A simple thank-you would have sufficed.
Generally speaking, that’s my personal reaction to Oscar acceptance speeches that veer away from thanking agents, spouses, children and the family pet and then morph into full-blown commentaries on the state of the planet. For some reason, I have a low threshold of tolerance for these kinds of speeches delivered by Hollywood celebrities on Oscar night.
But a post-Oscar analysis of comments posted on social media during the telecast reveals that many people feel differently than I do (no big surprise there). They seem to like it when the stars speak out.
Last night’s Oscars seemed particularly fertile for this kind of speech-making. Among the topics that came up and scored high on social media were: Patricia Arquette’s plea for gender income equality, “Imitation Game” screenwriter Graham Moore’s words of encouragement for gay teens who are contemplating suicide, Common and John Legend’s remarks about civil rights, and Julianne Moore’s comments on Alzheimer’s awareness.
An analysis of Oscar-related social-media messages conducted by Amobee Brand Intelligence found Arquette’s acceptance speech (she won for Best Supporting Actress for “Boyhood”) generated 168,930 “social mentions.” Perhaps more importantly, Amobee judged the “sentiment” for her and her remarks to be 48 percent positive. (The remaining 52 percent in this, as in other cases, includes a high percentage of “neutral” messages and a smaller percentage of “negative” ones).
On the other topics and speeches on social issues, Amobee came up with these results:
Common’s and John Legend’s performance of their Oscar-nominated song “Glory” and then their civil rights acceptance speech after they won the Best Original Song Oscar produced 137,441 social mentions and a 49 percent positive score.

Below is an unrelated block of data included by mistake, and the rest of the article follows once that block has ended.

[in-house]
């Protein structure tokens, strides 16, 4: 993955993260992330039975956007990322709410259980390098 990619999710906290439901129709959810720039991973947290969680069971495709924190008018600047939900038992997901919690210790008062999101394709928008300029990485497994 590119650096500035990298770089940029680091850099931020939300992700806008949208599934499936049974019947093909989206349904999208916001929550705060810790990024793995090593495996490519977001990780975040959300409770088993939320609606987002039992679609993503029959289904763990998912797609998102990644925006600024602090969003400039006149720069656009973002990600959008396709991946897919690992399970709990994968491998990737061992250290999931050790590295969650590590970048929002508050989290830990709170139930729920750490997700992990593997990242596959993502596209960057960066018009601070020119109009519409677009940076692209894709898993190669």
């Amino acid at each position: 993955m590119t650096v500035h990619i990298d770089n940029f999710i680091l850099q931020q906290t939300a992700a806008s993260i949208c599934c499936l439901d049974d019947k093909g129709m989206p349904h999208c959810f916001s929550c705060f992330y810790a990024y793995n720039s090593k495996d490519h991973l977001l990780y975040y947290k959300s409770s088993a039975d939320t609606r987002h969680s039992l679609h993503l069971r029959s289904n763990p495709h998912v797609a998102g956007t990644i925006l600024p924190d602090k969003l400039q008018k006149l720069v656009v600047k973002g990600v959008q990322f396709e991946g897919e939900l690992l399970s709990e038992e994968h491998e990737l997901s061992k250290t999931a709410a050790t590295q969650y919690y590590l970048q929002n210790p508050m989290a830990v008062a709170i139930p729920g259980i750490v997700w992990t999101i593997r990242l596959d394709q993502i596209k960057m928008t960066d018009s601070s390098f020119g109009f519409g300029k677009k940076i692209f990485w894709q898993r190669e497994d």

Suicide prevention -- a topic raised by Graham Moore and Dana Perry, a director who won an Oscar for her short documentary about suicidal veterans, “Crisis Hotline: Veterans Press 1 -- produced 36,800 social mentions.
Julianne Moore’s acceptance speech after she won a Best Actress Oscar for “Still Alice” -- a movie about a woman with early-onset Alzheimer’s -- produced 64,764 social mentions and a “positive” score of 53 percent, including 8,040 social media messages that mentioned Alzheimer’s specifically.
Of course, almost no one but the world’s biggest crank would boo someone making a brief speech in support of feel-good causes such as Alzheimer’s and ALS research (the latter disease came up in the context of Eddie Redmayne’s Oscar win for playing Stephen Hawking), equal pay for women and preventing depressed kids from killing themselves. In fact, I found Graham Moore’s speech, on that subject, to be the best of the bunch.
But it’s also true that, while these speeches and social-cause topics generated “positive” reactions, they paled next to the telecast’s entertainment highlights -- moments that had nothing to do with social causes.
For example, Lady Gaga’s medley of songs from “The Sound of Music” generated 577,144 social mentions (38 percent positive) and Neil Patrick Harris’ hosting generated 219, 375 messages (34 percent positive). I thought he did very well and deserves to be asked back.
No moment in this year’s Oscars came close to last year’s social-media high point: Ellen DeGeneres’ selfie with a gaggle of top stars taken during the Oscars. Her subsequent Tweet of the photo was retweeted 779,295 times in a half-hour, according to Amobee. And there was no social cause attached to it whatsoever.